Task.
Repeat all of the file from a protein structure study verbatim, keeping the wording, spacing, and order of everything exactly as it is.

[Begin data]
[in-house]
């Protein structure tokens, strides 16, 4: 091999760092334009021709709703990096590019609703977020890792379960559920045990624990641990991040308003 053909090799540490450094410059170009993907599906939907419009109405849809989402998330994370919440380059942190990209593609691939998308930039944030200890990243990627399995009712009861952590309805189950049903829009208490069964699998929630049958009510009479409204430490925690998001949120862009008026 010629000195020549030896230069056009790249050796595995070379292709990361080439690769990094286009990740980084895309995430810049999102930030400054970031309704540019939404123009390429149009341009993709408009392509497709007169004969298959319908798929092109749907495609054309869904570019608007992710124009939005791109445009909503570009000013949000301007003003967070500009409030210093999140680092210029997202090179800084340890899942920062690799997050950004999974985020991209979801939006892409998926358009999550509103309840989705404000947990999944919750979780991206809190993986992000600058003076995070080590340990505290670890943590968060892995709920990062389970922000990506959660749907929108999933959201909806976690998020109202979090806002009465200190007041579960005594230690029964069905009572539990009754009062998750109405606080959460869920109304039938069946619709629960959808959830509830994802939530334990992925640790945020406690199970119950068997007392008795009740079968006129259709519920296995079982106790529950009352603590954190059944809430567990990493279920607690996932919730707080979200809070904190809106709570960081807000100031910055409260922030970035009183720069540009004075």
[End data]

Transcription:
[in-house]
């Protein structure tokens, strides 16, 4: 091999760092334009021709709703990096590019609703977020890792379960559920045990624990641990991040308003 053909090799540490450094410059170009993907599906939907419009109405849809989402998330994370919440380059942190990209593609691939998308930039944030200890990243990627399995009712009861952590309805189950049903829009208490069964699998929630049958009510009479409204430490925690998001949120862009008026 010629000195020549030896230069056009790249050796595995070379292709990361080439690769990094286009990740980084895309995430810049999102930030400054970031309704540019939404123009390429149009341009993709408009392509497709007169004969298959319908798929092109749907495609054309869904570019608007992710124009939005791109445009909503570009000013949000301007003003967070500009409030210093999140680092210029997202090179800084340890899942920062690799997050950004999974985020991209979801939006892409998926358009999550509103309840989705404000947990999944919750979780991206809190993986992000600058003076995070080590340990505290670890943590968060892995709920990062389970922000990506959660749907929108999933959201909806976690998020109202979090806002009465200190007041579960005594230690029964069905009572539990009754009062998750109405606080959460869920109304039938069946619709629960959808959830509830994802939530334990992925640790945020406690199970119950068997007392008795009740079968006129259709519920296995079982106790529950009352603590954190059944809430567990990493279920607690996932919730707080979200809070904190809106709570960081807000100031910055409260922030970035009183720069540009004075």